According to a new study published in the journal Blood, researchers have found that a blood clot in an abdominal vein may suggest undiagnosed cancer, and these clots may indicate reduced survival in patients with liver and pancreatic cancer.
For the study, researchers analyzed the risk for subsequent cancer diagnosis of 1,191 Danish patients who were diagnosed with abdominal clots and evaluated the survival of those with a splanchnic venous thrombosis (SVT) and cancer versus those without cancer.
Results showed that compared with the general Danish population, patients who developed an SVT were 33 times more likely to be diagnosed with cancer during the first 3 months after SVT diagnosis. In addition, patients with an SVT and liver or pancreatic cancer had a significantly worse 3-month survival compared with those without an SVT.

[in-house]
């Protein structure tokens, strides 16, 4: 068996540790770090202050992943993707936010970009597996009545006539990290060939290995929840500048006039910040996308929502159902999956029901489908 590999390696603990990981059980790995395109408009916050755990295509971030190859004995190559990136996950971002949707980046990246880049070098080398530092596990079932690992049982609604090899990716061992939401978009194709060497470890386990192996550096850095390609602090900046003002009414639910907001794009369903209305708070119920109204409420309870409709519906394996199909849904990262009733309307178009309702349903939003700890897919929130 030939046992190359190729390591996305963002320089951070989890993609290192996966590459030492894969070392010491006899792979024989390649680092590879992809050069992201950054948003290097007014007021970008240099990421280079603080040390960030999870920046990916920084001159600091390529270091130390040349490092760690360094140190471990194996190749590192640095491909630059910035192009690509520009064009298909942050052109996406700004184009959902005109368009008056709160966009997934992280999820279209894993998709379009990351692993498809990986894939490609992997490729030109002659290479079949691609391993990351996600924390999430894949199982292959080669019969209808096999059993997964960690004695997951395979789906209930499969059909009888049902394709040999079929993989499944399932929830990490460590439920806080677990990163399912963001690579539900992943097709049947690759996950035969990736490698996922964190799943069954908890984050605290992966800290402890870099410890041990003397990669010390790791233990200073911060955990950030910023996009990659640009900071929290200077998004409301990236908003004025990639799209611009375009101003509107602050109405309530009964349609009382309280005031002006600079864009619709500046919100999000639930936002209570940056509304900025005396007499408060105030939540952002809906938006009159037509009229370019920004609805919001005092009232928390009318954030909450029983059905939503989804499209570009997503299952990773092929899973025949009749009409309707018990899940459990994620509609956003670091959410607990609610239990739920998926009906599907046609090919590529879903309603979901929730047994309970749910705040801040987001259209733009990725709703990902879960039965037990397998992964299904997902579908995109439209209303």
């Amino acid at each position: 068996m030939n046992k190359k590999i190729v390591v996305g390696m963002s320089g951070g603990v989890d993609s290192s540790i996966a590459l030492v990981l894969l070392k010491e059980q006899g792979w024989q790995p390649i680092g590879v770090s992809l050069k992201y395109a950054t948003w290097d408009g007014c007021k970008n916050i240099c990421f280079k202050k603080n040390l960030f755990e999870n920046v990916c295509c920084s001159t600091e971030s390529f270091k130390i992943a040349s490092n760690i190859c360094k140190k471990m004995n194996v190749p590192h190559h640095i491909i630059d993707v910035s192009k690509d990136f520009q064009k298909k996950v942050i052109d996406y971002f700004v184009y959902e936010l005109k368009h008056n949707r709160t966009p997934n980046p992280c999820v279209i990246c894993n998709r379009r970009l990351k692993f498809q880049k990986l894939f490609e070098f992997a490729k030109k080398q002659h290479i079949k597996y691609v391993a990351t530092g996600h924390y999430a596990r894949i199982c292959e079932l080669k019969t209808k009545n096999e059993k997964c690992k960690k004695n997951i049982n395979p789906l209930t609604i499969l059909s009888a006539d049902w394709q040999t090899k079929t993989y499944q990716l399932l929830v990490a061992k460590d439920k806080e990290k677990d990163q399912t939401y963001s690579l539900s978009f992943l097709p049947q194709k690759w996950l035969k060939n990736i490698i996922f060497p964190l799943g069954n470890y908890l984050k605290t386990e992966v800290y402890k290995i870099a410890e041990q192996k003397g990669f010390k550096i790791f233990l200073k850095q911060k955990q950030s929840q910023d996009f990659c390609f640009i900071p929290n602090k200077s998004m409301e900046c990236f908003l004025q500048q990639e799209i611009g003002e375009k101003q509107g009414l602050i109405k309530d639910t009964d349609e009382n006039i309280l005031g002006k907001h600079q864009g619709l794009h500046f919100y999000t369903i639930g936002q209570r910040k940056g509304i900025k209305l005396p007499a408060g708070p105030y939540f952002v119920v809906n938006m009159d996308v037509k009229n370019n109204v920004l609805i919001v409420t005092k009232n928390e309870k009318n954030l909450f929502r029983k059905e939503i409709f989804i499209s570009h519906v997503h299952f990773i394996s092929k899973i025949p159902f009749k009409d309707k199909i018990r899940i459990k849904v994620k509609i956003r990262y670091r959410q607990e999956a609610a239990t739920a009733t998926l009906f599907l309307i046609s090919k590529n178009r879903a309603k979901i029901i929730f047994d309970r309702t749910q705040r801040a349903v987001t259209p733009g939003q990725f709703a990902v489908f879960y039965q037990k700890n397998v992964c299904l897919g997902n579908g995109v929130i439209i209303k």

Researchers also found that patients diagnosed with an SVT were more likely to develop a myeloproliferative neoplasm beyond 12 months after SVT diagnosis.
New research published online today in Blood, the Journal of the American Society of Hematology (ASH), concludes that a blood clot in an abdominal vein may be an indicator of undiagnosed cancer.